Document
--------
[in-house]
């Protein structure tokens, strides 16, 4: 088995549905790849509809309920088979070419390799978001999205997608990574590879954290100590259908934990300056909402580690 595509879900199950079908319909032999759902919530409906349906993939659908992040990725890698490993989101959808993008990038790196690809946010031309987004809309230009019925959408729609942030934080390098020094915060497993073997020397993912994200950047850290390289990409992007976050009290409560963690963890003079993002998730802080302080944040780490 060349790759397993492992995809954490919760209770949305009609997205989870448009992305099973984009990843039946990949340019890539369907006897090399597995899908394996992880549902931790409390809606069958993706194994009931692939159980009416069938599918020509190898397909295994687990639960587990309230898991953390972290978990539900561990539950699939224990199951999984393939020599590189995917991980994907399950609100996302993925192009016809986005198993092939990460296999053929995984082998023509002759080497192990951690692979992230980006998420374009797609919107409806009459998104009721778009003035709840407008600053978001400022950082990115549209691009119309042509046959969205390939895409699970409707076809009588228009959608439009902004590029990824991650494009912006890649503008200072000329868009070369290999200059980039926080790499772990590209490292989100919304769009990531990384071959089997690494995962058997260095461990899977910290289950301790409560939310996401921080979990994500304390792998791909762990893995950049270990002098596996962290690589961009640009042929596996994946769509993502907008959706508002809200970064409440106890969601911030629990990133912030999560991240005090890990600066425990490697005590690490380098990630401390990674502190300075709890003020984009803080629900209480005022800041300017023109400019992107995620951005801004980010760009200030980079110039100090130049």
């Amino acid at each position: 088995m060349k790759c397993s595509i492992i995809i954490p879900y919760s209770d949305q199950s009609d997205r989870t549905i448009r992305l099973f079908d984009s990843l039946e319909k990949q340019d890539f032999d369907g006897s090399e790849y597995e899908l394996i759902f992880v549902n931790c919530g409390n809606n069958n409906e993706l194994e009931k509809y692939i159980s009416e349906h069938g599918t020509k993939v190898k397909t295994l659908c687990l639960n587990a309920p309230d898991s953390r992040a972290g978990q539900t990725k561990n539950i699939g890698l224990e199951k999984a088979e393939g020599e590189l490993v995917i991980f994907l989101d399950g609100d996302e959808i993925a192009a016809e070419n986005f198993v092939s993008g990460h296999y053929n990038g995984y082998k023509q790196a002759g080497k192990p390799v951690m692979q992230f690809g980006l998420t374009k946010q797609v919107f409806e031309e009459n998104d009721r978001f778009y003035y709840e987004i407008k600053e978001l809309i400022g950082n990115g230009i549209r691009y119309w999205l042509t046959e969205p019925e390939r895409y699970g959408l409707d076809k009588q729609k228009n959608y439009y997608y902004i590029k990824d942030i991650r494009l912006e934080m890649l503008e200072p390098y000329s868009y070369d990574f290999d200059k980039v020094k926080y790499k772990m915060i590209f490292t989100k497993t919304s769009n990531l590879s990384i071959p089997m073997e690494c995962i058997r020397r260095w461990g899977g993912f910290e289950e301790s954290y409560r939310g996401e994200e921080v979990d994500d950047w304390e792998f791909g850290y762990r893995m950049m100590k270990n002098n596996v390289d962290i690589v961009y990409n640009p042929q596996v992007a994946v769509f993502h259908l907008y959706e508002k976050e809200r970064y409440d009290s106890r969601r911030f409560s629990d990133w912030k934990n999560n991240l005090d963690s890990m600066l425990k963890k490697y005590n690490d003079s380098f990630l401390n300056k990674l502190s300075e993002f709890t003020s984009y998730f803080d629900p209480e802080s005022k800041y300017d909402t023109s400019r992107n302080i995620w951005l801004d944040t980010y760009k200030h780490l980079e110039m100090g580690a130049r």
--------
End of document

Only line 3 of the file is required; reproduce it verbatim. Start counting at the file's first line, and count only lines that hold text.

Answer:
């Amino acid at each position: 088995m060349k790759c397993s595509i492992i995809i954490p879900y919760s209770d949305q199950s009609d997205r989870t549905i448009r992305l099973f079908d984009s990843l039946e319909k990949q340019d890539f032999d369907g006897s090399e790849y597995e899908l394996i759902f992880v549902n931790c919530g409390n809606n069958n409906e993706l194994e009931k509809y692939i159980s009416e349906h069938g599918t020509k993939v190898k397909t295994l659908c687990l639960n587990a309920p309230d898991s953390r992040a972290g978990q539900t990725k561990n539950i699939g890698l224990e199951k999984a088979e393939g020599e590189l490993v995917i991980f994907l989101d399950g609100d996302e959808i993925a192009a016809e070419n986005f198993v092939s993008g990460h296999y053929n990038g995984y082998k023509q790196a002759g080497k192990p390799v951690m692979q992230f690809g980006l998420t374009k946010q797609v919107f409806e031309e009459n998104d009721r978001f778009y003035y709840e987004i407008k600053e978001l809309i400022g950082n990115g230009i549209r691009y119309w999205l042509t046959e969205p019925e390939r895409y699970g959408l409707d076809k009588q729609k228009n959608y439009y997608y902004i590029k990824d942030i991650r494009l912006e934080m890649l503008e200072p390098y000329s868009y070369d990574f290999d200059k980039v020094k926080y790499k772990m915060i590209f490292t989100k497993t919304s769009n990531l590879s990384i071959p089997m073997e690494c995962i058997r020397r260095w461990g899977g993912f910290e289950e301790s954290y409560r939310g996401e994200e921080v979990d994500d950047w304390e792998f791909g850290y762990r893995m950049m100590k270990n002098n596996v390289d962290i690589v961009y990409n640009p042929q596996v992007a994946v769509f993502h259908l907008y959706e508002k976050e809200r970064y409440d009290s106890r969601r911030f409560s629990d990133w912030k934990n999560n991240l005090d963690s890990m600066l425990k963890k490697y005590n690490d003079s380098f990630l401390n300056k990674l502190s300075e993002f709890t003020s984009y998730f803080d629900p209480e802080s005022k800041y300017d909402t023109s400019r992107n302080i995620w951005l801004d944040t980010y760009k200030h780490l980079e110039m100090g580690a130049r």